I wouldn't say that culture online is no better, or no worse than it is in an office. Culture starts from the top and as long as you have great leadership and management encouraging a positive culture everyone will follow.

Some things to encourage positive culture and engagement amongst your online team are:

  • Have public channels to discuss non-work related topics. This will help you figure out the interests of your colleagues (Yeah but who's watching Tiger King?)
  • Encourage humour in the form of gifs (who doesn't love a gif?), articles, videos etc.
  • Have optional company challenges. Things like step challenges, virtual run/walk/hiking clubs etc (Strava is great for this)
  • Knowledge sharing & show & tell sessions whether it be project work or anything else of interest.

Following these few suggestions might make it easier for you to engage with everybody and not just the people in your team.

Myth #4: You can’t build relationships if you don’t meet them

How can you really be friends, or build a relationship with someone having never met them in person? Easily.

Whilst I was working in an office I found it harder to get to know the people who I wasn't sat immediately next to. Whilst working remotely one thing that stood out was I never had that issue because was equidistance away from everybody in the company. Conversations within public Slack channels allows me to get an insight into their interests and humour which helps spark conversations you would never have known about working in an office. We nurture this by getting paired randomly with colleagues in the company weekly for a 30 minute chat. This has had a great response.

You may also find that you can have more thoughtful conversations online when they're needed. Being able to take a moment to type out a considered response goes a long way and your colleagues will appreciate that.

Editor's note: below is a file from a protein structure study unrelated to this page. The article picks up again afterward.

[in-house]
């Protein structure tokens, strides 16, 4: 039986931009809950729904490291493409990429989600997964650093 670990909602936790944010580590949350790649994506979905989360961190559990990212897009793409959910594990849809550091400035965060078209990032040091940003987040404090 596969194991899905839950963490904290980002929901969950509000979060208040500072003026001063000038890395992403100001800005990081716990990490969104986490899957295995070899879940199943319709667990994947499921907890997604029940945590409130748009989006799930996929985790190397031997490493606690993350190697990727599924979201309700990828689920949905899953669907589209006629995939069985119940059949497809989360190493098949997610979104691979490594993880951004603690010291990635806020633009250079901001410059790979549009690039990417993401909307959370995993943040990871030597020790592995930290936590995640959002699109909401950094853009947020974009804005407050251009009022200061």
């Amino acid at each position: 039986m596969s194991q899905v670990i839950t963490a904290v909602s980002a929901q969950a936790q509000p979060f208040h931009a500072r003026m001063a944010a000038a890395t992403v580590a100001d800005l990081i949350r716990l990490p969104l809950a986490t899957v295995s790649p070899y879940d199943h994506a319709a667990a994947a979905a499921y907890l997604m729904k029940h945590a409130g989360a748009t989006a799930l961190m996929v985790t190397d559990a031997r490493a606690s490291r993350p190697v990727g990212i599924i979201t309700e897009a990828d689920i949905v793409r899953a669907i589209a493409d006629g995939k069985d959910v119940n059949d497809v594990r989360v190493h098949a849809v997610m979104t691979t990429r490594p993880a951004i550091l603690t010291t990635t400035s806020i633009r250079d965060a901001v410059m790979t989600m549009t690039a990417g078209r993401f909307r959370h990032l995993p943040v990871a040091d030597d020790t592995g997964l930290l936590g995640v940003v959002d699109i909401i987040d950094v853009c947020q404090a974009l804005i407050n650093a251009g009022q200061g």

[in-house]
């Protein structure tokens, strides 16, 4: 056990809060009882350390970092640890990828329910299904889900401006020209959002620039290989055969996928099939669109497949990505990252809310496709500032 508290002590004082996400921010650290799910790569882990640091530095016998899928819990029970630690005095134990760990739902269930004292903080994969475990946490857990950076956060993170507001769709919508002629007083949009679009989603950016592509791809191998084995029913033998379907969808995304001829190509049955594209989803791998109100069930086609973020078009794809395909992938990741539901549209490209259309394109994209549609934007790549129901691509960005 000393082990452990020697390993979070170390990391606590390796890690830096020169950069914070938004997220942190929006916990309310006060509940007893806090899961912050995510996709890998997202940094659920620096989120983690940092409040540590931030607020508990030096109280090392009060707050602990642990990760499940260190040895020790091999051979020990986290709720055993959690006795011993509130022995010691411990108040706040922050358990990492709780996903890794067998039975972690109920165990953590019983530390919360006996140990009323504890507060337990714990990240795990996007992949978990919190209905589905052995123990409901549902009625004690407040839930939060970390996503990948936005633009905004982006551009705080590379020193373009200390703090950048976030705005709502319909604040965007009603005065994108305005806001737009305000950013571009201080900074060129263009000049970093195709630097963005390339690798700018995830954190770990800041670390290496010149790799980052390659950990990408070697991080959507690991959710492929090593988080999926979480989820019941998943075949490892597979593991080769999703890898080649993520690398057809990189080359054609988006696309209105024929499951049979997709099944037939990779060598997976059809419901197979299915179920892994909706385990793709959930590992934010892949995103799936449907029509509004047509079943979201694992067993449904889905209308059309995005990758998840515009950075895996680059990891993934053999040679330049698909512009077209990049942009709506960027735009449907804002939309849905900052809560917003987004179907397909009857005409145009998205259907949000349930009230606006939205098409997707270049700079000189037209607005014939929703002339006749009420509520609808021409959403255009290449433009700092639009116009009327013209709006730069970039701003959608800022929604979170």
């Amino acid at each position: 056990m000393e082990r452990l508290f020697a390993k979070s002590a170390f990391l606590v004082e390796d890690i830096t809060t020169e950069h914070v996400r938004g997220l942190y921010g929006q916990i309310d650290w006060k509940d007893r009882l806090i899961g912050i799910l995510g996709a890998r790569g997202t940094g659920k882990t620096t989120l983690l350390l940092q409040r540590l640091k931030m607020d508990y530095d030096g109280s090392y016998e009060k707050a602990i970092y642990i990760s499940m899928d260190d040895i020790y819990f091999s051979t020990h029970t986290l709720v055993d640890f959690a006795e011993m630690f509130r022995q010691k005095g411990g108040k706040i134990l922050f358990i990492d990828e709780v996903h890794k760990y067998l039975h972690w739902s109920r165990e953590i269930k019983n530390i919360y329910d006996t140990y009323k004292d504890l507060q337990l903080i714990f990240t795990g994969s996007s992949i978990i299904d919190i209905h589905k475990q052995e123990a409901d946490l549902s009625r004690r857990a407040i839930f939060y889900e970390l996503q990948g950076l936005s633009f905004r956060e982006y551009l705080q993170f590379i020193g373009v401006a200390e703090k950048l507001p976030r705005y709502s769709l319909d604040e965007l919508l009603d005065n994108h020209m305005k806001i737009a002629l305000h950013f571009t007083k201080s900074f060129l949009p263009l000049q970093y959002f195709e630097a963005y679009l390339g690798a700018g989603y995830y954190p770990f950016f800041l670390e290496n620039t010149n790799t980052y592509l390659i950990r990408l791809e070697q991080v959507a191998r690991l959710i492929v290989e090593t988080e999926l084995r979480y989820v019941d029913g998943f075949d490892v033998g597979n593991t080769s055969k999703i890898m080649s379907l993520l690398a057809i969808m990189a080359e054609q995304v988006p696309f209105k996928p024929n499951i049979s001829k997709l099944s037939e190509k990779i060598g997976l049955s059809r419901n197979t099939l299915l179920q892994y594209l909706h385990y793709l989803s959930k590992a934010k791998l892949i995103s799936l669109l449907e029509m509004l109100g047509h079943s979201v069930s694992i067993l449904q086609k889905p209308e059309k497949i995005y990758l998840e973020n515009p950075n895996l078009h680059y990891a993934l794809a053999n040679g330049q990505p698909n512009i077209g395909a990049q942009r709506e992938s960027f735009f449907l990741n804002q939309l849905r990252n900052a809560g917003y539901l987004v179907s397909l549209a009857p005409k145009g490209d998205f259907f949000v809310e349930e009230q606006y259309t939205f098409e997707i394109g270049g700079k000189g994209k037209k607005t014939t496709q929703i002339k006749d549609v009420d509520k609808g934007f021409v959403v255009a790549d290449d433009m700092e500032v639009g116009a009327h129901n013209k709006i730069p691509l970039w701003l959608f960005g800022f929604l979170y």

Myth #5: It’s much harder to work as a team

I don't think team work has been effected whilst working remotely. If there are issues, they would have existed in an office. But I am going to touch on some points which I think are important for all companies but one thing I cannot stress enough is that documentation is key.

Here is a list of documentation that I often look for

  • Company strategies and visions
  • Workflow processes
  • Project documentation (Getting started guides, acceptance criteria, known issues)
  • Feature documentation
  • Publicly asked questions and answers on outstanding work
  • Project analysis
  • Meeting notes
  • Everything!

Documentation is an important part of enabling your employees to work independently, removing dependencies on other people for their knowledge is something all companies will benefit from. Should individuals have any issues then daily stand ups are a great way to raise these and provide an opportunity to reach out for help or reassess goals.

Couple this with meetings to establish weekly or bi-weekly objectives, goals and responsibilities draws a clear line in the sand of what is expected from you.

Myth #6: All remote workers work in a hammock

Although this might have some element of truth to it when it comes your typical "nomadic remote worker". Largely, the majority of remote workers often have a professional workspace setup in their home.